Talking to other Episcopalians about the Spirit is like trying to explain what you mean when you tell someone that our website is dev.doers.org (Dewars). In both cases people think it has something to do with alcohol.
Episcopalians are not sure what to do with the Holy Spirit. Many would say they have never experienced the Spirit and they are not sure they want to. It s too Pentecostal being slain in the Spirit, speaking in tongues, arm waving, television healers and the like. What is the most rational, heady, intellectual denomination supposed to do with the Spirit? We like our worship to be orderly, beautiful, and oh so English. Some wonder if we even need the Spirit? Isn t it enough just to focus on the Father and the Son?
For the most part Episcopalians and mainline Protestants don t understand the Holy Spirit. We tend to think of it as this sort of spiritual steroid given to the disciples after Jesus ascension. In this sense, the Spirit enables us to do amazing things but it is also dangerous. The Spirit can get us into trouble – just read Isaiah or Jeremiah, just ask Desmund Tutu. Following the Spirit s lead can takes us to places and involve us in causes that others might consider too risky. But we are mistaken if we think the Holy Spirit is out of the ordinary or unnecessary.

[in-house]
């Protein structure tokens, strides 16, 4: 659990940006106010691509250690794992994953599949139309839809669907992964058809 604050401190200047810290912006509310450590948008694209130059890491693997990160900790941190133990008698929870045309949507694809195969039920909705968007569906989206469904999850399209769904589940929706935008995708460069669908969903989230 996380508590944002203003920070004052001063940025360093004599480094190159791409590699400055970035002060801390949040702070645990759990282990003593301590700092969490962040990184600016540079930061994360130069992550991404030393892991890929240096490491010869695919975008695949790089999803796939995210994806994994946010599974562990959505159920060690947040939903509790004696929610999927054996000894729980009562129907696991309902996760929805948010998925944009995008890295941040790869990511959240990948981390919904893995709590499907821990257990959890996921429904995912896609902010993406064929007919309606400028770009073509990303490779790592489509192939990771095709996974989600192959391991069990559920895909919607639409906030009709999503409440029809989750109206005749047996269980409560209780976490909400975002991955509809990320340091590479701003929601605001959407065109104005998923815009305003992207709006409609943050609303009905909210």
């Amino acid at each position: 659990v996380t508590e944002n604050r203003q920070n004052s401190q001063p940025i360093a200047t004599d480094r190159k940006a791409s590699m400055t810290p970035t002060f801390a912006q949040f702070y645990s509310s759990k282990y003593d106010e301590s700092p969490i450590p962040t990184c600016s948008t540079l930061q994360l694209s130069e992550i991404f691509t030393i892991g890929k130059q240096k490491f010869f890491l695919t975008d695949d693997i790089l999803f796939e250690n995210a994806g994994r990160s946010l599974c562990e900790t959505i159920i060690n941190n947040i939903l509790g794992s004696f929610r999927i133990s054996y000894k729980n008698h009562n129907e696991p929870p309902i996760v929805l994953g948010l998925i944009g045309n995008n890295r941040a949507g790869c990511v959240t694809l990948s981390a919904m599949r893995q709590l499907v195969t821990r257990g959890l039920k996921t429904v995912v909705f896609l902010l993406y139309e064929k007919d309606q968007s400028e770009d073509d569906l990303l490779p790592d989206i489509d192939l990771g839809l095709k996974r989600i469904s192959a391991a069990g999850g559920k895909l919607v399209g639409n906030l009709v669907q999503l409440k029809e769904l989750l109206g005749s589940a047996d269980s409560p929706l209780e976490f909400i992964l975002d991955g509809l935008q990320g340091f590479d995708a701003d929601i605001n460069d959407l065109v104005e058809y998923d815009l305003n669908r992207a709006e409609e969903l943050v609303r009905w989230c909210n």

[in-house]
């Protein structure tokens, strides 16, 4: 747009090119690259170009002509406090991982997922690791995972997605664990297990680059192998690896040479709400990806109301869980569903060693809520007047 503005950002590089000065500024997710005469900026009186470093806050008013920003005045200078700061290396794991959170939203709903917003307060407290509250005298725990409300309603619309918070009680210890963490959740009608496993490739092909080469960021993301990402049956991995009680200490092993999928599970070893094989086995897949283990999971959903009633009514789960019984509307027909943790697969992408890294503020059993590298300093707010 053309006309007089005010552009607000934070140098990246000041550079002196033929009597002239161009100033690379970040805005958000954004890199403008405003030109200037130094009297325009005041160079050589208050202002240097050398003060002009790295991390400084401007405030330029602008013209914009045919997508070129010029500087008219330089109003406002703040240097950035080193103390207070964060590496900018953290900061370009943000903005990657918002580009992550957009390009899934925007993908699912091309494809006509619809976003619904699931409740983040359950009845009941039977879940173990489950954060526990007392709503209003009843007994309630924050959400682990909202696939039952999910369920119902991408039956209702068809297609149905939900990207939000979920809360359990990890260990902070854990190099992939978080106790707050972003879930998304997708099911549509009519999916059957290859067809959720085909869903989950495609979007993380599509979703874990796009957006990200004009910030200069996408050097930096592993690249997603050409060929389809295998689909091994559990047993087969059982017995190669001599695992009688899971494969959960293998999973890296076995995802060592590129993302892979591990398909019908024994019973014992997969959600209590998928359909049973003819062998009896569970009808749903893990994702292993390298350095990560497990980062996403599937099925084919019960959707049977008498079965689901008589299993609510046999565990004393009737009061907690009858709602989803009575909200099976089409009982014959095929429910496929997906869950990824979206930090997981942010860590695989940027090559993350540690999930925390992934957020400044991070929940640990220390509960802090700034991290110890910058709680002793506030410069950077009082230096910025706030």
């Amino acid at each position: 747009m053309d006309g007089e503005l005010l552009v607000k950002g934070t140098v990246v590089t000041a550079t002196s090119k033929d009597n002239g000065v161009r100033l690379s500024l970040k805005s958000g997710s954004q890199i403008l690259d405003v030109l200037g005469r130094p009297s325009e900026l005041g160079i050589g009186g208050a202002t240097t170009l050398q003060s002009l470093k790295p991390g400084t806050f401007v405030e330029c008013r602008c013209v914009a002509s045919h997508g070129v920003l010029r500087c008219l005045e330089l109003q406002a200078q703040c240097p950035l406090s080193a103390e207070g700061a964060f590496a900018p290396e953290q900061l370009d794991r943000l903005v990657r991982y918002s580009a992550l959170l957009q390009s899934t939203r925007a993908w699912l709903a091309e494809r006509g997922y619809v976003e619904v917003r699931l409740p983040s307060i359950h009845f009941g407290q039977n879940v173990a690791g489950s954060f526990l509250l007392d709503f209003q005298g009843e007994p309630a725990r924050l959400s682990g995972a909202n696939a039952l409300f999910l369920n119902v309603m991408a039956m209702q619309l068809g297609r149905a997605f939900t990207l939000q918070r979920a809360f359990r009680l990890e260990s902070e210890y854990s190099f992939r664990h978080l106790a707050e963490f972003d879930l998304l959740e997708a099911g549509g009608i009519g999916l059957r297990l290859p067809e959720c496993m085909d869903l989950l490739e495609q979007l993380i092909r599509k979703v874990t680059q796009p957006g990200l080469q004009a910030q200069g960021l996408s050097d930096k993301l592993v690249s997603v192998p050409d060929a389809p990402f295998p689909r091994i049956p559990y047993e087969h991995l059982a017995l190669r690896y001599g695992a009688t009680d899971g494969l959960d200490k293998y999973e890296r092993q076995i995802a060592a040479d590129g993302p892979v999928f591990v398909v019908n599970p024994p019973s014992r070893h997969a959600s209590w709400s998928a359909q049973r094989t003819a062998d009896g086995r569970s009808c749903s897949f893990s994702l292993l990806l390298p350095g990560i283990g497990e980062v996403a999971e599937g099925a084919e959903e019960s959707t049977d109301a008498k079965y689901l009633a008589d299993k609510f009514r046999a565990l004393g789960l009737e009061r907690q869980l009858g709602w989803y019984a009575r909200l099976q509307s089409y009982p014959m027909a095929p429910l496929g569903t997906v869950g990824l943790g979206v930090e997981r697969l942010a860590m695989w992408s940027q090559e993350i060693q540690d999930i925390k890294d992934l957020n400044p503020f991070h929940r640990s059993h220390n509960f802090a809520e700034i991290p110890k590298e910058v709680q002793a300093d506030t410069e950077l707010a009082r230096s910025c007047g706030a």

To really understand the Spirit we have to look back to the beginning of the Bible to the Book of Genesis and the story of creation. There we see that the Spirit plays an essential role in God s creation. In the poetry of the creation story the Spirit is God s creative power bringing the world out of chaos, blowing like a wind over all things, giving life to lifeless matter. The Spirit is the wind or breath of God blown into the souls of Adam and Eve to give them life, it is the image of the Divine given to us all. Throughout the Hebrew Scriptures the Spirit is always there empowering the servants to God to do God s work. The Patriarchs Abraham, Isaac and Joseph were empowered by the Spirit. The great judges Deborah, Samson and the like were called to rule the Israelites through the power of the Spirit. The great prophets all stood up and spoke God s truth during the most difficult situations because of the power of the Spirit. And Jesus entire ministry was made possible because the Spirit of God came and rested upon him at his baptism and never left, even when he hung on the cross.